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"A real man never cries."
-Plenty of people
My father is over 6 feet tall, has a loud, deep voice, and a very commanding personality. Among the people who use such terms, he would be considered a 'real man'. One thing he's never projected, however, is a false sense of 'what a real man should be'.
I've seen my father cry at occasions where normal people would and should cry; when our dogs passed, when I had my accidents, when my sister was hurting, when he watched a very touching movie, when he lost his father, and at other such moments in life. Not just my father, but I've seen other significant male figures in my life, like uncles and best friends, freely express themselves. Growing up, I always knew that being in touch with my emotions was never something to be ashamed of. However, I'm not a man.
I've heard many men and boys say it over the years, this silly mantra that's repeated and shouldn't be: "Real men don't cry." How does being in touch with your emotions make you any less 'real'? I don't have any brothers, but if I did, they would be among the lucky ones who wouldn't be subjected to this ridiculous standard; their tears would not be seen as weakness, they wouldn't be seen as lesser men.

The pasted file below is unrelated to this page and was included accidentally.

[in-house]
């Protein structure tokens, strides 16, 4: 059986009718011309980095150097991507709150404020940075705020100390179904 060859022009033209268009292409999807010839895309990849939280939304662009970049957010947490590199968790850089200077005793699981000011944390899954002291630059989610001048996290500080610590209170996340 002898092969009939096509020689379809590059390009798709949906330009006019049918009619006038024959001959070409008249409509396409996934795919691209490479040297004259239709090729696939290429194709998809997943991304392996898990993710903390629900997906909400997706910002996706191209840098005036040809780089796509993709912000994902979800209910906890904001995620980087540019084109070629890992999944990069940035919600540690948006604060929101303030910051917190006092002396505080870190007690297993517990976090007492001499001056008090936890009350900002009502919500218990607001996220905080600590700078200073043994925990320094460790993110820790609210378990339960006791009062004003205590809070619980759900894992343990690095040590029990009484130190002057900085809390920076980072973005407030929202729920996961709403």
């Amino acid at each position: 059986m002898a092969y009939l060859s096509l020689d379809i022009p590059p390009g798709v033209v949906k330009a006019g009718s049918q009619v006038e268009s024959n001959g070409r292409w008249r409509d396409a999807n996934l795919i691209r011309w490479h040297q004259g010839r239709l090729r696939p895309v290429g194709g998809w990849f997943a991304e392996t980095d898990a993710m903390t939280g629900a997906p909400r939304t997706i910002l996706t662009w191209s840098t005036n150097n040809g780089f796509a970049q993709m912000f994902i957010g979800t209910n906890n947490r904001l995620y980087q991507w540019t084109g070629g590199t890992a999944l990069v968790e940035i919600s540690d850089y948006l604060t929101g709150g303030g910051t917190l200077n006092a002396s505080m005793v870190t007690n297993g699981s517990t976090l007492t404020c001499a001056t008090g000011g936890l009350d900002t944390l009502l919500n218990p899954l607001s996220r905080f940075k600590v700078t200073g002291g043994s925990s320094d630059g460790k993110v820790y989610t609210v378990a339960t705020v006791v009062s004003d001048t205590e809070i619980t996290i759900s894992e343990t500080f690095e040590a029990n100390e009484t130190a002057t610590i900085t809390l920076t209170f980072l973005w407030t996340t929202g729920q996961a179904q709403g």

In some circles, men who earn less than their wives are seen as weak. How does what you earn define who you are as a person? Fathers who spend excessive time with their children are called 'the mom'. Doesn't the father have any rights over his own children?
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By imposing these standards on men, by expecting them to be 'strong' and 'manly', we are instead distancing them from their own families.
Psychologically speaking, telling young boys that their tears are wrong can lead to so much damage later on. It might be harder for these boys to be empathetic as they grow up, and they will suffer because of not having appropriate outlets for their emotions.
Dear society, please let's stop projecting these standards and teaching boys and men to suppress their emotions! Let's stop sending a message that tears are a sign of weakness, that being in touch with their emotions makes them less of a man.
We're living in the 21st century, and men have as much right as women do to be in touch with their emotional side.